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When should I praise my kids?

Peace at Home June 23, 2017 | Ruth Freeman

There are actually helpful ways to praise children and ways that might produce “praise junkies.” You know – those kids who bring every drawing to you and say do you like it? Is it pretty? Those kids who can’t seem to be pleased with themselves without some kind of external pat on the back.

For the most part, praise about the child as a whole – you are so smart, you are so pretty, what a great kid you are – tends not to be so helpful and indeed, runs the risk of inspiring that praise junkie. Also those kinds of global adjectives about kids can create pressure for them to live up to these wondrous descriptions. It can actually feel stressful when mom says how terrific you are when just a few minutes ago you were mean to your little brother away from mom’s eyes. Those descriptions can cause stress since no one is always wonderful and can inspire a touch of perfectionism as well. Kids who are often told they are smart may not want to try things that don’t come easily. Of course there are moments when your kid accomplishes amazing feats and you just have to say, “What a terrific kid you are!” but be sparing with those accolades based on global adjectives.

So what kind of praise is useful? Actually there is considerable research on what is called “effective praise” and that is the kind of feedback that actually helps to decrease misbehavior and increase cooperation. A foundation of positive discipline, effective praise can change your relationship with your child. Identify 1 or 2 misbehaviors that you want to change, and then take off your misbehavior glasses and put on your positive behavior glasses. Let’s say you have a child who doesn’t follow directions. Every time your child follows directions, even partly (you ask them to get dressed and they put on their socks), you use effective praise. It has certain characteristics:

  • You are close to the child when you give it
  • You are extremely enthusiastic (Research indicates that the more enthusiastic you are for the opposite of misbehavior, the sooner you will get it again and the longer that positive behavior will last.)
  • You describe with positive words exactly the behavior you are praising (“Alison, you got your socks on the first time I asked! Yay!”)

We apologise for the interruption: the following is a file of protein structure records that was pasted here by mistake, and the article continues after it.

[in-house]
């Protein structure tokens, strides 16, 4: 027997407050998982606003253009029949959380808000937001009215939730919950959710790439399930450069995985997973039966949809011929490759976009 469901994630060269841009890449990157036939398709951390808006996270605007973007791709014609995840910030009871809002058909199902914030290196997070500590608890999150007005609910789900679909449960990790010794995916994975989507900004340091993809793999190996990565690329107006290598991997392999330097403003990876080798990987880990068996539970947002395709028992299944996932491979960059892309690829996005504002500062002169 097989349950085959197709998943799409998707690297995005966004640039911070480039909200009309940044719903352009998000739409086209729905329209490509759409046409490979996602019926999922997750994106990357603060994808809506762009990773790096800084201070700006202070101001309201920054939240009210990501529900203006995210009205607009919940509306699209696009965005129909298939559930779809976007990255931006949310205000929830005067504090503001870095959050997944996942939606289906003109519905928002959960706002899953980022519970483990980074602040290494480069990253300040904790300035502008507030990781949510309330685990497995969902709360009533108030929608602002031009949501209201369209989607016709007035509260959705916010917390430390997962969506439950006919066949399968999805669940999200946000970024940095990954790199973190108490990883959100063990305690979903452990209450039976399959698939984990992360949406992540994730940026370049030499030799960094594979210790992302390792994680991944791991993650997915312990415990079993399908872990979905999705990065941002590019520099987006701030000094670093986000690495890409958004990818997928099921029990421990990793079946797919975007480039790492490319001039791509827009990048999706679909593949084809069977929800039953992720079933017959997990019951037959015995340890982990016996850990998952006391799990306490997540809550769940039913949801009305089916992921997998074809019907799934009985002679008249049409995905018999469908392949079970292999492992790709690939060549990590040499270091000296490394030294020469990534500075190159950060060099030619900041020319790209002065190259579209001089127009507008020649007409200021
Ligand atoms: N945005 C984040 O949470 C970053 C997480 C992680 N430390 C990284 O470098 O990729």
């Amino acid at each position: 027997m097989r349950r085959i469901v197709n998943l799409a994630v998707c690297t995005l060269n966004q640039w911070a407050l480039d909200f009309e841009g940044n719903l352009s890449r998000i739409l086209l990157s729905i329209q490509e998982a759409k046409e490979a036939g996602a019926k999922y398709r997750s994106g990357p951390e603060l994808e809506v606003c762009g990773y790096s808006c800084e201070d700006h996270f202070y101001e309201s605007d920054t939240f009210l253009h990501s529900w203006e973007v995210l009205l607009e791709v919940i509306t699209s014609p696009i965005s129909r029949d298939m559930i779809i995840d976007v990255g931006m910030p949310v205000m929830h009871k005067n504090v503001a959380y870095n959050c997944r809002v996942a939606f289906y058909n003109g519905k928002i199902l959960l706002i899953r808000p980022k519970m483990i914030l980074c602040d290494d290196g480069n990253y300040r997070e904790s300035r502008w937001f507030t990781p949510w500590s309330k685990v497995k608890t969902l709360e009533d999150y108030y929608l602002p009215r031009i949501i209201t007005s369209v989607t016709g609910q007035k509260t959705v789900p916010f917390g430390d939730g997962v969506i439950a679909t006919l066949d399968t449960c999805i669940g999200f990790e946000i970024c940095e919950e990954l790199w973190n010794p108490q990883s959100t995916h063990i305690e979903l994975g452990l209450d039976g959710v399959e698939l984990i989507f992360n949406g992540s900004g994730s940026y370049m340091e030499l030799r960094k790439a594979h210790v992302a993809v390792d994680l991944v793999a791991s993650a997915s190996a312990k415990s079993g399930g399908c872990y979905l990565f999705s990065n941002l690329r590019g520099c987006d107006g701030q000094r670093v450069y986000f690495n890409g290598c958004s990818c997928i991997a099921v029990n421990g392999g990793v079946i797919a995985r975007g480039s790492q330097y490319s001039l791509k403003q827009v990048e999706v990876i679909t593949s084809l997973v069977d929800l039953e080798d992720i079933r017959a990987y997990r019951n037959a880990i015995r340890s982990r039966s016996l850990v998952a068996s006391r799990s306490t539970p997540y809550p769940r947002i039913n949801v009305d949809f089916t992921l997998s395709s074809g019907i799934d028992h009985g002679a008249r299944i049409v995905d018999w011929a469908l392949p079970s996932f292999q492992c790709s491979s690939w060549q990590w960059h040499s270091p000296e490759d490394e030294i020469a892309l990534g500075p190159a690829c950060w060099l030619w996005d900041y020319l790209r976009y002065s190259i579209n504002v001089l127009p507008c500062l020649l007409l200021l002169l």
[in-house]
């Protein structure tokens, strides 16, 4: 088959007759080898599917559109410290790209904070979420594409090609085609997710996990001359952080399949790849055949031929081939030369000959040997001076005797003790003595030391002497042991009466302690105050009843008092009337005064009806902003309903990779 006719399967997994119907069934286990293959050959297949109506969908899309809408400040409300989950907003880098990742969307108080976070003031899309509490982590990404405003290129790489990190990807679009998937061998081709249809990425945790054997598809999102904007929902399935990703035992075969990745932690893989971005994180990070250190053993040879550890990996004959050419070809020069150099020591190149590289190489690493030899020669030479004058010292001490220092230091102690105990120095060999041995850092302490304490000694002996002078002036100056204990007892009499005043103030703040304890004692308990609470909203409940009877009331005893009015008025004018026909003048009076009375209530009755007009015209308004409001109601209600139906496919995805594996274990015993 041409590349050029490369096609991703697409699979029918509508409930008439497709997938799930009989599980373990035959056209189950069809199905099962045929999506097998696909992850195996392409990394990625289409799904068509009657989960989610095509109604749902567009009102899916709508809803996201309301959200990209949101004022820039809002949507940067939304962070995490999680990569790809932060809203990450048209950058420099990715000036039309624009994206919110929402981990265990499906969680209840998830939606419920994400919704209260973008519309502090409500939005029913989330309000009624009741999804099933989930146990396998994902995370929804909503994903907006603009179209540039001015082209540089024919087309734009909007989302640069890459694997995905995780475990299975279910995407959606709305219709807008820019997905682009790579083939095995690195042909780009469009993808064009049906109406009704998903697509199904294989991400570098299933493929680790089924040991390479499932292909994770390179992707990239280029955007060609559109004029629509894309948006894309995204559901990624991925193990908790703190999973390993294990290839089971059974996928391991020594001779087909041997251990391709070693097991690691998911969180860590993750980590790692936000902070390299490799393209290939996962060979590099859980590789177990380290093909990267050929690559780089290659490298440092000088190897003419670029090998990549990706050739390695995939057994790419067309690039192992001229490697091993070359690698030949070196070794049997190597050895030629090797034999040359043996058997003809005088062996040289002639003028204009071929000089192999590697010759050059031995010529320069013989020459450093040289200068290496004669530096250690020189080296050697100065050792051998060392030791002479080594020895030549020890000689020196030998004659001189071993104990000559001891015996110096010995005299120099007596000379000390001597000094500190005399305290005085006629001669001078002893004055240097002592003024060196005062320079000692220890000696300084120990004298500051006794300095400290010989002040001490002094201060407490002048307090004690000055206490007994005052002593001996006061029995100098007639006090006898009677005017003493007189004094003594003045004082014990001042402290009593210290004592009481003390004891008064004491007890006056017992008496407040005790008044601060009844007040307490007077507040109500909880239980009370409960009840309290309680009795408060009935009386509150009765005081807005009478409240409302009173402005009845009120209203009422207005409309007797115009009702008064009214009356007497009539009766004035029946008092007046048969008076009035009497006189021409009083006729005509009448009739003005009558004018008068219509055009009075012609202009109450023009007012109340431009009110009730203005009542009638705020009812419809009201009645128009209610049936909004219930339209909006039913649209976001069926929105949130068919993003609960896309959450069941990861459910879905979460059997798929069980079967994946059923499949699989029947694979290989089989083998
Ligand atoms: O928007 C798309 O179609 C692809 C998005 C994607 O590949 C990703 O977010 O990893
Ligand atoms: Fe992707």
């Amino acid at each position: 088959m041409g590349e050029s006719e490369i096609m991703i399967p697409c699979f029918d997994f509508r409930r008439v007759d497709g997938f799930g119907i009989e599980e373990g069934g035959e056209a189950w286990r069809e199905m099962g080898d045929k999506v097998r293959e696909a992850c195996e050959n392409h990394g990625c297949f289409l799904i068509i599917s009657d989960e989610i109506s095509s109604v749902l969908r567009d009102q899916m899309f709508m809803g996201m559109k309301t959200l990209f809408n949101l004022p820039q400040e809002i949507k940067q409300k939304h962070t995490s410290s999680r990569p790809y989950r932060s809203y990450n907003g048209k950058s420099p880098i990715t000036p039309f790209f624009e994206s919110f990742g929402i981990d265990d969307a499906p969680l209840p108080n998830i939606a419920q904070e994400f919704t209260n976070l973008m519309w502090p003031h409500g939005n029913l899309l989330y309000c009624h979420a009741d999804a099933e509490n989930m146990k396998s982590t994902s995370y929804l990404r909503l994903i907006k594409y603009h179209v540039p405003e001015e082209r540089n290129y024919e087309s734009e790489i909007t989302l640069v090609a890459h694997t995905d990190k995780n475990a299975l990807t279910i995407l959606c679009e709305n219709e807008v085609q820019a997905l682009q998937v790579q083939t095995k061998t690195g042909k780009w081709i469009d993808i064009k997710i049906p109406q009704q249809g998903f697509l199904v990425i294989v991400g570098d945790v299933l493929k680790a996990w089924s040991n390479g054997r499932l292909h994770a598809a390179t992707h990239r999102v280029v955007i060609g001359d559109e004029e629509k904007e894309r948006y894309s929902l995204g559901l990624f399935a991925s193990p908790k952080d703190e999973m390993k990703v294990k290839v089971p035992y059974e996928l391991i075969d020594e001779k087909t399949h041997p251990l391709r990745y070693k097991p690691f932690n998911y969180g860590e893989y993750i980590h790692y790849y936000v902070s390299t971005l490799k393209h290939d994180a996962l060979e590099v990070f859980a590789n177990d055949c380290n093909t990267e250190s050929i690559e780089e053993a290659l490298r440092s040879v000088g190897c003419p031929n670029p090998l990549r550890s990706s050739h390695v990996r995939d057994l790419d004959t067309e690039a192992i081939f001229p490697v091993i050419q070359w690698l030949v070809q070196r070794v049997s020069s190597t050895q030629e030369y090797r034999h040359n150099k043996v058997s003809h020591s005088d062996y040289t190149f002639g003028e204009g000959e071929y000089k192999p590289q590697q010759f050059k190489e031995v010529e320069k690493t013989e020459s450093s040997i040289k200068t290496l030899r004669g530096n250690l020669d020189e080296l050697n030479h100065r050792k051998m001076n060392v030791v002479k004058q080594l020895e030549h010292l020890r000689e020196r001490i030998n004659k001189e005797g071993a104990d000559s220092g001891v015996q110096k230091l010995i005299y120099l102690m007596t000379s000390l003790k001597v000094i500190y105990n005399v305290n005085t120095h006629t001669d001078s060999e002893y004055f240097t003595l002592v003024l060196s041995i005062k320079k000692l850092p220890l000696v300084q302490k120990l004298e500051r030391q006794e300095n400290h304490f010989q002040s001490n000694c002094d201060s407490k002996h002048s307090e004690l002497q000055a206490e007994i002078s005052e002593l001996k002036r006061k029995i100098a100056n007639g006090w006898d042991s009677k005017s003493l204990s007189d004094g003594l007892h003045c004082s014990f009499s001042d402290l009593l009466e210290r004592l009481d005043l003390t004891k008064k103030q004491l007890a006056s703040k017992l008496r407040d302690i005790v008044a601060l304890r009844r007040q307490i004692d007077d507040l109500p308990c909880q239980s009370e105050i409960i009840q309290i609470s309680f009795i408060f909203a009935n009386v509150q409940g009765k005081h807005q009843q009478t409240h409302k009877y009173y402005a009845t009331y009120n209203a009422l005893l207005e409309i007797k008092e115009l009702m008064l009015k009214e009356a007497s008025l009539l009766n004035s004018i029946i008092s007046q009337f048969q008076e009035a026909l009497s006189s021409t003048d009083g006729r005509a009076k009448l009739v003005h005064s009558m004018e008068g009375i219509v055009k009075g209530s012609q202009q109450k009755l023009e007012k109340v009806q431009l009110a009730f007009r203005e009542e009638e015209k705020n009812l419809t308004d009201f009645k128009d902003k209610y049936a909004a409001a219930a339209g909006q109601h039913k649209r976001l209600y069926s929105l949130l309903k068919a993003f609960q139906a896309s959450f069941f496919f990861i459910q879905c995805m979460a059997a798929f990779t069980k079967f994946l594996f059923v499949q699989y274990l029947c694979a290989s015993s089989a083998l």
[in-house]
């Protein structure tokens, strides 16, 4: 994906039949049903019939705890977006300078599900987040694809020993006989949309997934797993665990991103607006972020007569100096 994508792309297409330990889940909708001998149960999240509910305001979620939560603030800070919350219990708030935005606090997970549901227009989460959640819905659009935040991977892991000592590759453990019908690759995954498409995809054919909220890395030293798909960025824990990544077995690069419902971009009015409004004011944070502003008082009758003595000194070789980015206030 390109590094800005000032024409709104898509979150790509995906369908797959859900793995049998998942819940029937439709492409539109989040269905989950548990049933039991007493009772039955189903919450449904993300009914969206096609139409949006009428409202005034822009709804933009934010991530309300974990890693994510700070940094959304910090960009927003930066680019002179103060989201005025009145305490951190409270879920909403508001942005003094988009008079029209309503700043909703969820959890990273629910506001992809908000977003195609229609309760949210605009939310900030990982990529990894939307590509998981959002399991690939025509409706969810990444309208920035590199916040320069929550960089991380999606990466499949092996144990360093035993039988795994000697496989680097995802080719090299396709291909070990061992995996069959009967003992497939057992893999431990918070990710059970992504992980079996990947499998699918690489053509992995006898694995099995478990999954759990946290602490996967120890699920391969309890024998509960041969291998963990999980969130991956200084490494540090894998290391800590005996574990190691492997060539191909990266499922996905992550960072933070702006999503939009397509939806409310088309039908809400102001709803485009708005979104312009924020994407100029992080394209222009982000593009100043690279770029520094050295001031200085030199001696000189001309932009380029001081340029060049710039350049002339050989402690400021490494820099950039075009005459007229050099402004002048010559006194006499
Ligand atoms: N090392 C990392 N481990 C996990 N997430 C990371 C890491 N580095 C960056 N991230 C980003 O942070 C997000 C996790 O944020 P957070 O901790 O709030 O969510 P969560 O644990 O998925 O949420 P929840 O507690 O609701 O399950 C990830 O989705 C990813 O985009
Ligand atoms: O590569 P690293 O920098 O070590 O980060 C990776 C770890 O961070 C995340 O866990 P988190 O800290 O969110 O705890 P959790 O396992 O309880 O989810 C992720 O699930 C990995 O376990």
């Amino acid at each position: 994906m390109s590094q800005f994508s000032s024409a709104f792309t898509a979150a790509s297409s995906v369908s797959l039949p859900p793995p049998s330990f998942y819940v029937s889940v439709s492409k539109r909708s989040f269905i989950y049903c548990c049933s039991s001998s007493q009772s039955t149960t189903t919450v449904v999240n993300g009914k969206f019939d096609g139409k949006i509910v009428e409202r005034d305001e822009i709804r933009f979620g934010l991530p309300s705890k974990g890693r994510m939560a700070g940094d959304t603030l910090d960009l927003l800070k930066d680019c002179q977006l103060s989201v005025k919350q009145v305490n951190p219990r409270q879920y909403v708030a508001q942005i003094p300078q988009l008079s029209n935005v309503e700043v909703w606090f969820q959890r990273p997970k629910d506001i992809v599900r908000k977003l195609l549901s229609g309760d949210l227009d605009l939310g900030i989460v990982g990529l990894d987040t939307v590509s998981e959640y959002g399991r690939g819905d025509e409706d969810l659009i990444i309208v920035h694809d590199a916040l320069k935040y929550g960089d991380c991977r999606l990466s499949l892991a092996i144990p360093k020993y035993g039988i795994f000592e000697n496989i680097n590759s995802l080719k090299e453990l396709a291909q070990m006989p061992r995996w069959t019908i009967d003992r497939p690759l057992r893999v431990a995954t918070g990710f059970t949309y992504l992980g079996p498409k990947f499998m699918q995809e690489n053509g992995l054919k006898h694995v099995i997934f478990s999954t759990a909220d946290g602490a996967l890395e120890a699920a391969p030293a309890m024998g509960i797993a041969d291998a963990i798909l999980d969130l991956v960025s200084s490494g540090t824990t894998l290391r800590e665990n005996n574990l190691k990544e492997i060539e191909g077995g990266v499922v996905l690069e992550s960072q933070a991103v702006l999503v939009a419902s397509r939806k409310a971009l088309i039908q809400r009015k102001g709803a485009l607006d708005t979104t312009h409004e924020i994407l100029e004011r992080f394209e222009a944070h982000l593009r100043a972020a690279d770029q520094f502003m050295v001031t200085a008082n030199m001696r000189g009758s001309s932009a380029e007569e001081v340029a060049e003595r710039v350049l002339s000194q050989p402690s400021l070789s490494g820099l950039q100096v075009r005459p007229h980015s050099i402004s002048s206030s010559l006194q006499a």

• It helps to accompany your praise with a happy touch or gesture (high five or do a daddy dance!)
  • You provide that praise every time you get the opposite of the misbehavior you are trying to change

This is the kind of praise that has been identified by Dr. Alan Kazdin at the Yale Parenting Center and I have heard from parents that it not only  increases cooperation but strengthens the parent-child relationship and calms the household down considerably. Your brain is built to notice negative behavior much more effectively than it notices positive behavior. Looking for the opposite of misbehavior will take effort for most us and actually change the way you think!

There is one circumstance in which you do want to use adjectives about your child to help shape positive behavior. One way to increase children’s compassionate or helping behavior is to describe them as kind or helpful. When trying to increase service to others, those words describing the child seem to strengthen prosocial behavior. Like this: “You’re such a good friend, Sarah, when you help Juan put away the blocks.” Or, “Sammy, you are such a kind big brother when you get the diaper for your baby sister.” Calling our children kind or generous or helpful will inspire them to be just that.

Some of us grew up with too much praise or too little so consider these simple reminders:

  • Refrain from lots of global adjectives about your kid except for truly exceptional moments
  • Choose 1 or 2 misbehaviors and use effective praise when kids give you even a little bit of the opposite positive behavior
  • Be generous with praise about being kind or helpful or generous to increase compassion in your kids

Remember, the way you speak to your children will become the way they talk to themselves when they grow up. And maybe take a little time to reflect on how that inner voice is functioning in your head as well!

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